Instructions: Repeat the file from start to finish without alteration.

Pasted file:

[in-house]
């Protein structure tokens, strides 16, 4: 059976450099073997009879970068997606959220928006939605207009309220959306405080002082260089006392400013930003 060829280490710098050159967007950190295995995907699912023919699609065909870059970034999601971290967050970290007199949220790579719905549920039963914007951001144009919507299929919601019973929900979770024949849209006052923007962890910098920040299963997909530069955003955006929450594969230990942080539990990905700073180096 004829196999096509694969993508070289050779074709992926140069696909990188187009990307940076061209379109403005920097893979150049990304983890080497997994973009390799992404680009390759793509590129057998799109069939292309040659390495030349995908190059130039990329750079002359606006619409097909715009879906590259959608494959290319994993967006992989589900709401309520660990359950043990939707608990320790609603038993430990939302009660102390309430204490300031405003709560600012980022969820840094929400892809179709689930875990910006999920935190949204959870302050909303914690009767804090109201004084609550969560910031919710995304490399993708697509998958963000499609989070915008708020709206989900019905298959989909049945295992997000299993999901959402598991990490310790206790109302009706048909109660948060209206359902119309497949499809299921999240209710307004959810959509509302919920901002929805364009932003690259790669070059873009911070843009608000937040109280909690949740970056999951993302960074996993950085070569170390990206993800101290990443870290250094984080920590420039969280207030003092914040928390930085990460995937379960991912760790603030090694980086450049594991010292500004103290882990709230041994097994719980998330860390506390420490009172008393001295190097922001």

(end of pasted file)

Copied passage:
[in-house]
């Protein structure tokens, strides 16, 4: 059976450099073997009879970068997606959220928006939605207009309220959306405080002082260089006392400013930003 060829280490710098050159967007950190295995995907699912023919699609065909870059970034999601971290967050970290007199949220790579719905549920039963914007951001144009919507299929919601019973929900979770024949849209006052923007962890910098920040299963997909530069955003955006929450594969230990942080539990990905700073180096 004829196999096509694969993508070289050779074709992926140069696909990188187009990307940076061209379109403005920097893979150049990304983890080497997994973009390799992404680009390759793509590129057998799109069939292309040659390495030349995908190059130039990329750079002359606006619409097909715009879906590259959608494959290319994993967006992989589900709401309520660990359950043990939707608990320790609603038993430990939302009660102390309430204490300031405003709560600012980022969820840094929400892809179709689930875990910006999920935190949204959870302050909303914690009767804090109201004084609550969560910031919710995304490399993708697509998958963000499609989070915008708020709206989900019905298959989909049945295992997000299993999901959402598991990490310790206790109302009706048909109660948060209206359902119309497949499809299921999240209710307004959810959509509302919920901002929805364009932003690259790669070059873009911070843009608000937040109280909690949740970056999951993302960074996993950085070569170390990206993800101290990443870290250094984080920590420039969280207030003092914040928390930085990460995937379960991912760790603030090694980086450049594991010292500004103290882990709230041994097994719980998330860390506390420490009172008393001295190097922001």